Deacon Bradley 12:01
I am a recovering do everything myself person. So this is something I worked very hard at. That's probably why I've read so many books and worked on it so hard. And any tips you have around setting expectations and clarity and you work in an environment where you cannot make a misstep or you've spent somebody else's money and it doesn't end well from there. So yeah, what tips would you have around expectations?
Angela Ponsford 12:27
Totally. And a tool that we have used and mentioned in the past and we're going to mention it in a few of these these tips is using loom quick loom videos to show what you mean. So you know, the Luma allows you to screen share and actually talk through what you're looking at and various tasks. We're using that a lot particularly with some of our new managers right now. It's almost it's a bit of an in joke note with with with Sarah, one of our newer managers like the amount of balloons that she's she's putting but it's super helpful because it's allowing her to convey Her message of what she's seeing and what she needs and wants, and then allows the people that she's interacting with to understand exactly what she's talking about. So, yeah, you've been very, very clear on what you're seeing. I know one of our one of our team members, she actually joined Toastmasters as part of her self development to improve her communication. Because it was the other was often the communication. It wasn't clear what she was talking about, and I wasn't clear on what she was asking me to do. So she took the initiative and joined Toastmasters and that made a huge improvement in her communication. So yeah, it's and this is going to point to I think that we're already moving on to is like what's clear communication and and then knowing where that communication happens in a remote environment, which, again, is a big source of problem for people. If you use more than one channel, more or more than one product for communication like we do such as slow hundred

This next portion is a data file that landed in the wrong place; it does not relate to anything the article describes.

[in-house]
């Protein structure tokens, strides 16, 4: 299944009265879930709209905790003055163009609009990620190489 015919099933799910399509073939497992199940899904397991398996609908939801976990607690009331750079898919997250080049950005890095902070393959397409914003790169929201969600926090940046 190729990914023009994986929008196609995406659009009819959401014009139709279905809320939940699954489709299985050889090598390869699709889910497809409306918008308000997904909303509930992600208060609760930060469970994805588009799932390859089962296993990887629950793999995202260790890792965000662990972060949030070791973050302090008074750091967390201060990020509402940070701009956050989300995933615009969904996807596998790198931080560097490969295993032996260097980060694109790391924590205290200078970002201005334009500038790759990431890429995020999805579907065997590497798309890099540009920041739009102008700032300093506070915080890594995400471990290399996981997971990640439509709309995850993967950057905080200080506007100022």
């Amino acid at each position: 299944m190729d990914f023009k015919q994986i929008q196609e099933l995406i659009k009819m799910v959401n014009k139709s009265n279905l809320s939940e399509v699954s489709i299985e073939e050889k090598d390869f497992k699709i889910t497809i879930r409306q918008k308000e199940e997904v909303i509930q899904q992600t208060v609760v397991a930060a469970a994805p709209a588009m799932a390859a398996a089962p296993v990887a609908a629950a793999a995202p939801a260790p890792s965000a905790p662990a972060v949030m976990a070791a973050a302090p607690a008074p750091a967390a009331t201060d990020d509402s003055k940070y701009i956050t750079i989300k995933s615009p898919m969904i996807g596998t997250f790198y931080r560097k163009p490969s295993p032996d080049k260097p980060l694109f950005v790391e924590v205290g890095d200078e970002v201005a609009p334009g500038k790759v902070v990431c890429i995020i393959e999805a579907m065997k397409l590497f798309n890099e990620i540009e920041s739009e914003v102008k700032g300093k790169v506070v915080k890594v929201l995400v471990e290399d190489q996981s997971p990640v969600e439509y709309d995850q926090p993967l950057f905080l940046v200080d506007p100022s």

Deacon Bradley 13:54